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Fall 1993

Research Magazine > ARCHIVE > Fall 93 > Article

Canola Teaching Old Plant New Tricks
by Dan Rahn

Don't bother looking up canola in the dictionary unless you have a very recent edition.

You can, however, look up canola oil on the grocery shelves, in the cooking oils section. You can find it increasingly in the ingredient lists of other products, too, on the labels of everything from margarine to potato chips.

How it got there is at the heart of how a mundane little plant, one that remained largely unchanged through centuries in Europe, has emerged as an intriguing, high-tech, futuristic crop, one that appears perfect for an environment-conscious, health-consumed public.

Agronomists with the University of Georgia have high hopes for canola, a short-season crop native to cooler climes, and they're testing the plant not just in laboratories but in field trials, dazzling plots providing prospects as promising as they are beautiful. (And they are beautiful, those fields, painting spring landscapes with startling spectacles of yellow blooms over rich green foliage.)

The scientists are finding the canola plant remarkably adaptable in making the transition from Northern summers to Southern winters. It's readily receptive, too, to changes biotechnologists make to its very genes.

Add its colossal potential for uses far beyond the dinner table and you have a plant that could produce high yields for both farmers and consumers.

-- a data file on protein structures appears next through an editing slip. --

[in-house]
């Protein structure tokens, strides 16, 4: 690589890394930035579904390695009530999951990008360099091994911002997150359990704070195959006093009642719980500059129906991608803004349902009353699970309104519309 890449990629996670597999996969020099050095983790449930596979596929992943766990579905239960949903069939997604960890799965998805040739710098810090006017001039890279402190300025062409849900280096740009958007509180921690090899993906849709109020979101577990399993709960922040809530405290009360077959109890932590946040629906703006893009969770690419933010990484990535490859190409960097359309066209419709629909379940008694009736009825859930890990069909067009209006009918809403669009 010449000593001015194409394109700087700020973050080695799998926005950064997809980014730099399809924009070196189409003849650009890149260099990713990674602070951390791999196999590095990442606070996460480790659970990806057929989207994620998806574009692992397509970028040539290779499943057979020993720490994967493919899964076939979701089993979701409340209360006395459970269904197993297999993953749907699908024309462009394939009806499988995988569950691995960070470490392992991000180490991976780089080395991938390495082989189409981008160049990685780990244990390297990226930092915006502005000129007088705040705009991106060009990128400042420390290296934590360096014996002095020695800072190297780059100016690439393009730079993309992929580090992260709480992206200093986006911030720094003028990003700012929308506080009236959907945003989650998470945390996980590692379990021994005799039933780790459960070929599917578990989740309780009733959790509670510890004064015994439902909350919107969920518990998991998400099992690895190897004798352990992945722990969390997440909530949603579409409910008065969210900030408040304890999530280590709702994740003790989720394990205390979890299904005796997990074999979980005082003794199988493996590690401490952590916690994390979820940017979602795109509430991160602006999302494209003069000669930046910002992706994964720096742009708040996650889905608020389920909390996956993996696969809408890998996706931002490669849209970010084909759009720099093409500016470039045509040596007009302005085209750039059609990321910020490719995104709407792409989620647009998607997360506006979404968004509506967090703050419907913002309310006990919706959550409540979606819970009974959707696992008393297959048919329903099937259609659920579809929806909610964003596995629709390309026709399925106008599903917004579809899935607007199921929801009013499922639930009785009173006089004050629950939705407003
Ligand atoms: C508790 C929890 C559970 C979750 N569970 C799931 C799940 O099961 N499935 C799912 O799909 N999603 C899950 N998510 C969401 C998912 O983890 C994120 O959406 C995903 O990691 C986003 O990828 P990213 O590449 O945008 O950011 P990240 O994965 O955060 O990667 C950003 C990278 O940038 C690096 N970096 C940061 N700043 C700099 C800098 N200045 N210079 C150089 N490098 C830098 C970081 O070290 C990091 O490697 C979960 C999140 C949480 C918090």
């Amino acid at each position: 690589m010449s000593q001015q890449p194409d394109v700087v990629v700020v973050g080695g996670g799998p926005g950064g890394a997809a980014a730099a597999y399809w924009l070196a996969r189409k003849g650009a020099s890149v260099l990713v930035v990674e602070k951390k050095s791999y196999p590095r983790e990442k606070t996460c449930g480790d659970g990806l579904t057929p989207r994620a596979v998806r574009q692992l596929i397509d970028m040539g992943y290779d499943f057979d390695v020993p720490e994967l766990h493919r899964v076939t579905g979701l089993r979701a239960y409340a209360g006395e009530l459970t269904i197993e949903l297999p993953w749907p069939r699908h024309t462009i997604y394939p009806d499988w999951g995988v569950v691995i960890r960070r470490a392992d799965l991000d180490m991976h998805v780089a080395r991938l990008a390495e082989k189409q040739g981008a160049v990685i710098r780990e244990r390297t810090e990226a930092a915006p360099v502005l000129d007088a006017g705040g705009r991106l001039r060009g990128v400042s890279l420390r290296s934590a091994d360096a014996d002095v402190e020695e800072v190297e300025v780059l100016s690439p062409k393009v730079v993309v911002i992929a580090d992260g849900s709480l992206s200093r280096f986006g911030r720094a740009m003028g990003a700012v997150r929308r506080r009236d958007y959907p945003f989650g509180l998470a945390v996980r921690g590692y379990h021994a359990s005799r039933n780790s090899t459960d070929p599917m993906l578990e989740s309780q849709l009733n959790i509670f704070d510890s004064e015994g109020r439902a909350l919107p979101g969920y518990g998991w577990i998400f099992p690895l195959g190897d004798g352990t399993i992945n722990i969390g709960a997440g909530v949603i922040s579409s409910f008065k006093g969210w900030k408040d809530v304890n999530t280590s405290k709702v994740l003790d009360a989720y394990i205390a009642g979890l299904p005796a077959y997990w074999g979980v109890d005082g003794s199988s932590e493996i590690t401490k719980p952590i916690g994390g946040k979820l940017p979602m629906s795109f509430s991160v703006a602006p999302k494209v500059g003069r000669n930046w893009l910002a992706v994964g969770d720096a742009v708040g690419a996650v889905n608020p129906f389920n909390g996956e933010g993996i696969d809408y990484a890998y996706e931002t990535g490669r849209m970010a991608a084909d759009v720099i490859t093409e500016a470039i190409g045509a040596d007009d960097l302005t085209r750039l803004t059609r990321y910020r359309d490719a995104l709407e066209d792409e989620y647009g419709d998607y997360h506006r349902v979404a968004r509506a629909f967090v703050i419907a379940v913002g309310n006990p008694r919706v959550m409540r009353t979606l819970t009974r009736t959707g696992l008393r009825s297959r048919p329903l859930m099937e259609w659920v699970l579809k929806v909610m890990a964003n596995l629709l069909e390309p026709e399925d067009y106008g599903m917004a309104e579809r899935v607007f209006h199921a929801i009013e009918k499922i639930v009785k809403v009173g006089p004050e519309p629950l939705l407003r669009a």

For all its resplendent beauty and powerful potential, though, canola has been called some pretty confusing names: Oilseed rape and rape seed are names still used on the trading boards and in farm reports for canola.

Its name comes originally from the Greek rhapys, meaning "turnip," not from the Latin rapere, meaning "to seize, kidnap, rob or ravish."

The modest, minding-its-own-business plant is a peculiar member of the quiet but important Cruciferae family (the Brassica branch), known in the neighborhood as the mustards: cabbage, turnip, broccoli, cauliflower -- those guys.

Rapeseed isn't a typical cole crop, though. In fact, it has always been something of a family oddball. For centuries its uses remained virtually the same, as reliable as its unexciting but good-for-you cousins. Even the most recent dictionaries define its principal uses as forage for animals, ground cover in orchards, birdseed and rape oil, the latter used mainly as a lubricant.

"Rapeseed naturally has a high erucic (uh-ROO-sick) acid content," said Dr. Paul L. Raymer, a UGA research agronomist and plant breeder at the Georgia Agricultural Experiment Station in Griffin. "That's what gives it the tendency to be a good lubricant."

The plant's natural content and stable history, however, aren't what make it an exciting new crop for Georgia farmers.

The promise of the plant lies not in its history but in its future, not because it's so stable but because it's so pliable.

The plant and its principal uses have changed so much so fast, in fact, that it's hard to know even what to call it. "You have to be careful just keeping the terms straight so you don't confuse people," Raymer said.

Oilseed rape, for instance, is the blanket term that encompasses all uses of the plant. That's not to be confused with rapeseed, the term that identifies the types used for industrial applications. Canola is the term now used for all of the types that produce edible oils.